# Tag Info

8

Feynman tells the story in one of his books of anecdotes. http://www.ee.ryerson.ca/~elf/abacus/feynman.html $12$ is a very good first approximation and the linear term of the series expansion suffices to get high precision. $$\sqrt[3]{1728 + d} = 12\sqrt[3]{1+x} = 12 + 4x + O(x^2)$$ where $d = 1.03$ and $x = \frac{d}{1728}$ is, in Feynman's words, ...

5

Well, since $\frac 1x \log a = 0$, $a$ must be equal to $1$ and $x$ can be absolutely any real number whatsoever!

3

Try proving that for every natural number $m\geq 1$, $n!$ is eventually larger than $m^n$ (in the sense that $n! > m^n$ for all $n>N$, for some $N$). This implies that $\limsup_n (n!)^{-1/n} < 1/m$ for all $m$.

3

Rewrite as $$\frac18\cdot\frac1{\Bigl(1-\dfrac x2\Bigr)^3}\quad\text{and}\quad\frac12\cdot\frac1{\Bigl(1-\dfrac x{32}\Bigr)^{1/5}},$$ and use the binomial formula.

3

Applying Parseval's identity (see e.g. Proof of Parseval's identity) to $$f'(z) = \sum_{n=0}^\infty (n+1)a_{n+1} z^n$$ gives $$\int_{0}^{2 \pi} \lvert f'(re^{i\theta})\rvert^2 \, d\theta = 2 \pi \sum_{n=0}^\infty (n+1)^2 \lvert a_{n+1} \rvert^2 r^{2n}$$ for $0 \le r < 1$. If $f$ is injective on the unit disk $D$ then $$\text{area}\, f(D) = ... 2 M-test works if you're working on a bounded interval - just need that \vert \arctan x \vert \le \vert x \vert and that \sum_i \frac{1}{i^2} is convergent. A tidy proof of this for x>0 comes from the following:$$0\le\frac{1}{1+t^2}\le1\implies0\le\int_0^x\frac{1}{1+t^2}dt\le\int_0^x1dt\implies0\le\arctan x\le x$$and an entirely analogous proof ... 2 For starters,$$ \frac{d}{dx}\arctan\frac{x}{k^2} = \frac{\frac{1}{k^2}}{1+\left(\frac{x}{k^2}\right)^2} =\frac{1}{k^2+\frac{x^2}{k^2}}$$and for x\to 0$$ \sum_{k\geq 1}\frac{1}{k^2}=\frac{\pi^2}{6}.$$Moreover, by the AM-GM inequality$$ \frac{1}{k^2+\frac{x^2}{k^2}}=\frac{1}{\frac{k^2}{2}+\frac{k^2}{2}+\frac{x^2}{k^2}}\leq \frac{2}{k^2+|x|\sqrt{8}} $$... 2 Denote \sum a_n x^n the given series then$$\left\vert\frac{a_{n+1}}{a_n}\right\vert=\left(1+\frac1n\right)^{-n}\xrightarrow{n\to\infty}\frac1e$$so by the ratio test, the radius of convergence is e. 2 There are at least n/2 numbers in \{1,\ldots,n\} that are greater than or equal to \frac{n}2, so$$n! \ge \left(\frac{n}2\right)^{n/2} \implies (n!)^{1/n} \ge \sqrt{\frac{n}2} \to \infty.$$2 Denote \sum a_n x^n this series. We have$$\frac{a_{n+1}}{a_n}=\left(1+\frac1n\right)^n\frac1{n+1}\xrightarrow{n\to\infty} e\times0=0$$so by the ratio test the radius of convergence is R=\frac10=+\infty. 2 If we try the ratio test,$$ \frac{\frac{(n+1)^{n+1}x^{n+1}}{((n+1)!)^2}}{\frac{n^nx^n}{(n!)^2}} =\frac{(n+1)^{n+1}x}{n^n(n+1)^2}=\left(1+\frac1n\right)^n\frac{x}{n+1}\to0. $$As n\to\infty. So the series converges for all x. 2 One may recall that, as x \to 0, by the Taylor series expansion, we have$$ \frac1{1+x}=1-x+O(x^2). $$We assume g\neq0 and  u \to 0. Then we have$$ \begin{align} \frac{g}{gu+\cdots+u^g}&=\frac1{u+u\left(1/g+\cdots+u^{g}/g\right)} \\\\&=\frac1{u}\frac1{1+u\left(1/g+\cdots+u^{g-1}/g\right)} ...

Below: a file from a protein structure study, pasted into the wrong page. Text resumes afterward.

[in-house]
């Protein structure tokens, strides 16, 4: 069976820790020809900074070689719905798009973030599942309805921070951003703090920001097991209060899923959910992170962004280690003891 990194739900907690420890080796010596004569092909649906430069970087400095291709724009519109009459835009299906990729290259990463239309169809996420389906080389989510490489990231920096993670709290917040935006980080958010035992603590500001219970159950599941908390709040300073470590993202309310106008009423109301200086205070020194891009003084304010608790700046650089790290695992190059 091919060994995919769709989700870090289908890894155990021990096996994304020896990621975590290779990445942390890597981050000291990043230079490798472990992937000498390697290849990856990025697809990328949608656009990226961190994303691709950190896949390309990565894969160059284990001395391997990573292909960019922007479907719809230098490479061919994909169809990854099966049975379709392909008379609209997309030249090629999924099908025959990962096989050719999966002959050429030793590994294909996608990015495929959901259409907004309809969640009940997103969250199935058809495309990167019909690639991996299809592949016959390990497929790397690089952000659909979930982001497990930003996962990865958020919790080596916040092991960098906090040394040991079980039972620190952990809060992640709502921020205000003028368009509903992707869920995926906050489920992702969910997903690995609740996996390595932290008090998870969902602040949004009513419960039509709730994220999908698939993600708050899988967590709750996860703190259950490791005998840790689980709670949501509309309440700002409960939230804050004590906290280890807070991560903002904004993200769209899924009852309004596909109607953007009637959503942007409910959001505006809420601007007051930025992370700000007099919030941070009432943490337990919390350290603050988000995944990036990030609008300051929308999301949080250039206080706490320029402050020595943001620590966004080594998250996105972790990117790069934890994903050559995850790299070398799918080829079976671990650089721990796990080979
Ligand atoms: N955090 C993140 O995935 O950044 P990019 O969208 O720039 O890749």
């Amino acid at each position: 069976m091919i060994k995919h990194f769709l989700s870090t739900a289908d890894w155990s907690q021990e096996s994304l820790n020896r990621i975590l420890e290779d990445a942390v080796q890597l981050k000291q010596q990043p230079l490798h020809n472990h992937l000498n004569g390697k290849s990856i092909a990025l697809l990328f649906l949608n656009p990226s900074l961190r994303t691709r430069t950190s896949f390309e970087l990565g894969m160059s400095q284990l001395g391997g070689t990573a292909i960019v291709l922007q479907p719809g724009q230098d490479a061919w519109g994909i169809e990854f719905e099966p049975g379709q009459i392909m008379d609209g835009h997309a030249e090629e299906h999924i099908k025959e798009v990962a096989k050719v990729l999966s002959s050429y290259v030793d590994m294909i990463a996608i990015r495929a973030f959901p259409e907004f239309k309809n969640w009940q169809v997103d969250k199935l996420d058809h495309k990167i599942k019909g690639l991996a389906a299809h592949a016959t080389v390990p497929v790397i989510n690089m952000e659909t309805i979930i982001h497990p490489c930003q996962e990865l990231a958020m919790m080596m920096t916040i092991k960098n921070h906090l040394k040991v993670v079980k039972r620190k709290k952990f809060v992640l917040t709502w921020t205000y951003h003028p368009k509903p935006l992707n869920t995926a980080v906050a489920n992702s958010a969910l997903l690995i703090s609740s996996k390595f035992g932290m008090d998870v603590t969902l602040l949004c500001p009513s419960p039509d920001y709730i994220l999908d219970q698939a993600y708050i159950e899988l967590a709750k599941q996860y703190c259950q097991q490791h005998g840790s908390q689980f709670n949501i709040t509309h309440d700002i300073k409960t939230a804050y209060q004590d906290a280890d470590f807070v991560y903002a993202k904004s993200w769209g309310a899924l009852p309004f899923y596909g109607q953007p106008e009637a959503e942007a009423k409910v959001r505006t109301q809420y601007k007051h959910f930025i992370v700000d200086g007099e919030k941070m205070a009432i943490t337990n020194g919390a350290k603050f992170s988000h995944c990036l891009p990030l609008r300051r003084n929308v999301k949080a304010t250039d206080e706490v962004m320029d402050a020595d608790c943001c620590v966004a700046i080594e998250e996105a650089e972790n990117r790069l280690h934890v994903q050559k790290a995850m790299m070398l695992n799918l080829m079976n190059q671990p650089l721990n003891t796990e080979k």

2

If you look at the left-hadn side of the equals sign, you have \begin{align} \frac{g}{gu + \cdots + u^g} - \frac{1}{u} &= \frac{1}{u}\frac{g}{g + {g \choose 2} u + \cdots + u^{g-1}} - \frac{1}{u} \\ &= \frac{1}{u}\frac{1}{1 + \frac{1}{g}{g \choose 2} u + \cdots + \frac{1}{g}u^{g-1}} - \frac{1}{u} \end{align} If you then expand the first term ...

2

Expanding using the binomial theorem and applying upper negation gives\begin{align} A=\left(\frac 1{1+t}\right)^a=\sum_{r=0}^\infty\binom{-a}r t^r =\sum_{r=0}^\infty \underbrace{(-1)^r\binom{a+r-1}{r}t^r}_{f(r)}\\ B=\left(\frac 1{1+t}\right)^b=\sum_{r=0}^\infty\binom{-b}r t^r= \sum_{r=0}^\infty \underbrace{(-1)^r\binom{b+r-1}{r}t^r}_{g(r)}\end{align} ...

1

You're looking at $$\sum_{n=0}^{\infty}\left(\frac{n x}{(n!)^{2/n}}\right)^n.$$ If the expression in parentheses ever drops below $1$ and stays there, then the series converges geometrically. If you know that $(n!)^{1/n}\sim n/e$, then you can see that this will eventually happen for any $x$, since the expression in parentheses is asymptotic to ...

1